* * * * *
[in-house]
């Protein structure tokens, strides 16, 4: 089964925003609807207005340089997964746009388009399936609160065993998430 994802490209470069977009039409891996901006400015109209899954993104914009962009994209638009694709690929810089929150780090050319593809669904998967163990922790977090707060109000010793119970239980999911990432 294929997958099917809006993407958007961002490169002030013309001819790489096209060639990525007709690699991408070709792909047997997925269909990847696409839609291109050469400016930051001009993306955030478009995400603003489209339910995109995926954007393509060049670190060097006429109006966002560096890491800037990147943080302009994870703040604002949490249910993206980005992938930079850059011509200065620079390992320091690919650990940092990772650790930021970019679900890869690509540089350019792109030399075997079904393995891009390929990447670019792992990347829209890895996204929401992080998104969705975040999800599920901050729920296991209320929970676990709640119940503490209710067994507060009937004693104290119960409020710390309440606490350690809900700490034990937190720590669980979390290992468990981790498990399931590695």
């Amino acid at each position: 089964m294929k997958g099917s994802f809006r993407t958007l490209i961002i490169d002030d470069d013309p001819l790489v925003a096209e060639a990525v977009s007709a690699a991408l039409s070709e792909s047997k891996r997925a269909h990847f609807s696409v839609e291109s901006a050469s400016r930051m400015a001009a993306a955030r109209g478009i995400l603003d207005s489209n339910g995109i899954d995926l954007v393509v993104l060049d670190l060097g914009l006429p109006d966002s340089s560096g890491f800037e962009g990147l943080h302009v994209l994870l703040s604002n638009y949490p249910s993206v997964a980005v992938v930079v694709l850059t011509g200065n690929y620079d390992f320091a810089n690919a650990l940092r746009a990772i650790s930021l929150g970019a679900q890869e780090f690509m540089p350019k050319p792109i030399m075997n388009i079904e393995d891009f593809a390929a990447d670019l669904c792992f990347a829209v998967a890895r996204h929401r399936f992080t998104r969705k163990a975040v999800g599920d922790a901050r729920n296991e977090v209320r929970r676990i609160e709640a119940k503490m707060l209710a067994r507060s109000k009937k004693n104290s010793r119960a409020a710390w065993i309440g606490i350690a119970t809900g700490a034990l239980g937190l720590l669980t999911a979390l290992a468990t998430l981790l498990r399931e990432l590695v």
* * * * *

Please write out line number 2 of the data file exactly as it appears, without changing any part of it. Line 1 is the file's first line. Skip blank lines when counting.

């Protein structure tokens, strides 16, 4: 089964925003609807207005340089997964746009388009399936609160065993998430 994802490209470069977009039409891996901006400015109209899954993104914009962009994209638009694709690929810089929150780090050319593809669904998967163990922790977090707060109000010793119970239980999911990432 294929997958099917809006993407958007961002490169002030013309001819790489096209060639990525007709690699991408070709792909047997997925269909990847696409839609291109050469400016930051001009993306955030478009995400603003489209339910995109995926954007393509060049670190060097006429109006966002560096890491800037990147943080302009994870703040604002949490249910993206980005992938930079850059011509200065620079390992320091690919650990940092990772650790930021970019679900890869690509540089350019792109030399075997079904393995891009390929990447670019792992990347829209890895996204929401992080998104969705975040999800599920901050729920296991209320929970676990709640119940503490209710067994507060009937004693104290119960409020710390309440606490350690809900700490034990937190720590669980979390290992468990981790498990399931590695």